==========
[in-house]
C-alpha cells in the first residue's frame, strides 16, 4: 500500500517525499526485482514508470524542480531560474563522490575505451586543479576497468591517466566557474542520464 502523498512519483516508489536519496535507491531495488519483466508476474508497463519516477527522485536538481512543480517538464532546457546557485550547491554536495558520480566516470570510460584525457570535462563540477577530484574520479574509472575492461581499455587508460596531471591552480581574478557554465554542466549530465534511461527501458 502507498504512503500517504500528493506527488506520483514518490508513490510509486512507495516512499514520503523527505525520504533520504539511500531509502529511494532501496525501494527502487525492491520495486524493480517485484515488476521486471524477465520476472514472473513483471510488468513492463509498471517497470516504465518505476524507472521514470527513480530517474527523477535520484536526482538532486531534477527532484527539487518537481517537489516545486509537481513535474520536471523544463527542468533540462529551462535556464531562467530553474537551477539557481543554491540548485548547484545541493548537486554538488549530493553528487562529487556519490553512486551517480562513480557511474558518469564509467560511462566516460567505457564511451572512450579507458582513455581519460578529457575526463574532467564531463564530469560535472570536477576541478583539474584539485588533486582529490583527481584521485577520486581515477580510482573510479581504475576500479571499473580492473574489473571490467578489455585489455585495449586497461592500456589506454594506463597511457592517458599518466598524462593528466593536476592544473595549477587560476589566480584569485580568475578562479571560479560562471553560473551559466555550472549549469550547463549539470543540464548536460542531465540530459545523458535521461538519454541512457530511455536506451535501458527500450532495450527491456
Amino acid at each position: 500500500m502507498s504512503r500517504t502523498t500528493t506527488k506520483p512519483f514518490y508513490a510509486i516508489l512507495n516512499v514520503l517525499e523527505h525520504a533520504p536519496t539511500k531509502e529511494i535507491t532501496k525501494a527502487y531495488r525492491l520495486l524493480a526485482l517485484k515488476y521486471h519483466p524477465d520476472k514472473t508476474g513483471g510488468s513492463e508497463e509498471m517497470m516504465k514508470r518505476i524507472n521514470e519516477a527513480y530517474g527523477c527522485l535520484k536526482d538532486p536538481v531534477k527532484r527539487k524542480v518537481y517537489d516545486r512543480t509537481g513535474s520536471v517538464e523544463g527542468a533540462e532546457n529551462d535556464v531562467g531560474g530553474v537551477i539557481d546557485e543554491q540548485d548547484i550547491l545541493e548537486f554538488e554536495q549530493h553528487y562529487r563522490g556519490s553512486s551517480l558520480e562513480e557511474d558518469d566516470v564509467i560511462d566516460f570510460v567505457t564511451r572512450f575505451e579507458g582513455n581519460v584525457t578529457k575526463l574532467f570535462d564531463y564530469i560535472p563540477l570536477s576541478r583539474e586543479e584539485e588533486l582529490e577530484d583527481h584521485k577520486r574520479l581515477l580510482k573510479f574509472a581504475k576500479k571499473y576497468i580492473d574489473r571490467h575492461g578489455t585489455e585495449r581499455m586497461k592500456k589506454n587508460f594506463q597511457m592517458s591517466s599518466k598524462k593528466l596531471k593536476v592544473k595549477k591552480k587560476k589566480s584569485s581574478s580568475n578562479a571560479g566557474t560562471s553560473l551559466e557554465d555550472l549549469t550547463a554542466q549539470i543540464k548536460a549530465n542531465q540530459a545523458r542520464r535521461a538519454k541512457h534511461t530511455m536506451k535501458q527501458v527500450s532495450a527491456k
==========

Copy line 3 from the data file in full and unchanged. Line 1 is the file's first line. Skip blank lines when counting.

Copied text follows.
Amino acid at each position: 500500500m502507498s504512503r500517504t502523498t500528493t506527488k506520483p512519483f514518490y508513490a510509486i516508489l512507495n516512499v514520503l517525499e523527505h525520504a533520504p536519496t539511500k531509502e529511494i535507491t532501496k525501494a527502487y531495488r525492491l520495486l524493480a526485482l517485484k515488476y521486471h519483466p524477465d520476472k514472473t508476474g513483471g510488468s513492463e508497463e509498471m517497470m516504465k514508470r518505476i524507472n521514470e519516477a527513480y530517474g527523477c527522485l535520484k536526482d538532486p536538481v531534477k527532484r527539487k524542480v518537481y517537489d516545486r512543480t509537481g513535474s520536471v517538464e523544463g527542468a533540462e532546457n529551462d535556464v531562467g531560474g530553474v537551477i539557481d546557485e543554491q540548485d548547484i550547491l545541493e548537486f554538488e554536495q549530493h553528487y562529487r563522490g556519490s553512486s551517480l558520480e562513480e557511474d558518469d566516470v564509467i560511462d566516460f570510460v567505457t564511451r572512450f575505451e579507458g582513455n581519460v584525457t578529457k575526463l574532467f570535462d564531463y564530469i560535472p563540477l570536477s576541478r583539474e586543479e584539485e588533486l582529490e577530484d583527481h584521485k577520486r574520479l581515477l580510482k573510479f574509472a581504475k576500479k571499473y576497468i580492473d574489473r571490467h575492461g578489455t585489455e585495449r581499455m586497461k592500456k589506454n587508460f594506463q597511457m592517458s591517466s599518466k598524462k593528466l596531471k593536476v592544473k595549477k591552480k587560476k589566480s584569485s581574478s580568475n578562479a571560479g566557474t560562471s553560473l551559466e557554465d555550472l549549469t550547463a554542466q549539470i543540464k548536460a549530465n542531465q540530459a545523458r542520464r535521461a538519454k541512457h534511461t530511455m536506451k535501458q527501458v527500450s532495450a527491456k